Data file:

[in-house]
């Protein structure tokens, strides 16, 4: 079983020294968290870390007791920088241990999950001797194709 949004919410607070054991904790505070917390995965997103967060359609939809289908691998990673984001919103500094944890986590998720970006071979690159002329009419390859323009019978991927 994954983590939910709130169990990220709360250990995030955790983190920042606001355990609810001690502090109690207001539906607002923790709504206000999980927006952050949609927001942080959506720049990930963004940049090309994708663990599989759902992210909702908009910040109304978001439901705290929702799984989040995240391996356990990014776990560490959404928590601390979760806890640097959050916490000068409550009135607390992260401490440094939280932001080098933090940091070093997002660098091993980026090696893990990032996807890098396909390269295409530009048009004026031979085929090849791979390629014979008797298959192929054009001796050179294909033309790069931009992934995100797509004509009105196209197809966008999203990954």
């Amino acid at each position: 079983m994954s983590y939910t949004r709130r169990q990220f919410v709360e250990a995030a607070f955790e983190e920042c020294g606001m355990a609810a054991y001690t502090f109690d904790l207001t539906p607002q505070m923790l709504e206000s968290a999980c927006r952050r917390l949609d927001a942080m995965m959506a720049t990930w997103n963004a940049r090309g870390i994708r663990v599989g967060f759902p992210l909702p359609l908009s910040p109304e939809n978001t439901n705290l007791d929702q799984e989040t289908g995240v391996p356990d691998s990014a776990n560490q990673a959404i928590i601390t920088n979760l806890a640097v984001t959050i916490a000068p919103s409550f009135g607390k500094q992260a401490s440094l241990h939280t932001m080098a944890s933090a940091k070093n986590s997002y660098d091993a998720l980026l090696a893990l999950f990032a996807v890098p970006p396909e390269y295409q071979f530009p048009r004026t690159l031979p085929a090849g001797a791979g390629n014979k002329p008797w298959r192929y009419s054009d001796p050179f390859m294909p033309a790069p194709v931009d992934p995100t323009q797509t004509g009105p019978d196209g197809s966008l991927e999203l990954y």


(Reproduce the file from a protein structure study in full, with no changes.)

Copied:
[in-house]
């Protein structure tokens, strides 16, 4: 079983020294968290870390007791920088241990999950001797194709 949004919410607070054991904790505070917390995965997103967060359609939809289908691998990673984001919103500094944890986590998720970006071979690159002329009419390859323009019978991927 994954983590939910709130169990990220709360250990995030955790983190920042606001355990609810001690502090109690207001539906607002923790709504206000999980927006952050949609927001942080959506720049990930963004940049090309994708663990599989759902992210909702908009910040109304978001439901705290929702799984989040995240391996356990990014776990560490959404928590601390979760806890640097959050916490000068409550009135607390992260401490440094939280932001080098933090940091070093997002660098091993980026090696893990990032996807890098396909390269295409530009048009004026031979085929090849791979390629014979008797298959192929054009001796050179294909033309790069931009992934995100797509004509009105196209197809966008999203990954």
């Amino acid at each position: 079983m994954s983590y939910t949004r709130r169990q990220f919410v709360e250990a995030a607070f955790e983190e920042c020294g606001m355990a609810a054991y001690t502090f109690d904790l207001t539906p607002q505070m923790l709504e206000s968290a999980c927006r952050r917390l949609d927001a942080m995965m959506a720049t990930w997103n963004a940049r090309g870390i994708r663990v599989g967060f759902p992210l909702p359609l908009s910040p109304e939809n978001t439901n705290l007791d929702q799984e989040t289908g995240v391996p356990d691998s990014a776990n560490q990673a959404i928590i601390t920088n979760l806890a640097v984001t959050i916490a000068p919103s409550f009135g607390k500094q992260a401490s440094l241990h939280t932001m080098a944890s933090a940091k070093n986590s997002y660098d091993a998720l980026l090696a893990l999950f990032a996807v890098p970006p396909e390269y295409q071979f530009p048009r004026t690159l031979p085929a090849g001797a791979g390629n014979k002329p008797w298959r192929y009419s054009d001796p050179f390859m294909p033309a790069p194709v931009d992934p995100t323009q797509t004509g009105p019978d196209g197809s966008l991927e999203l990954y």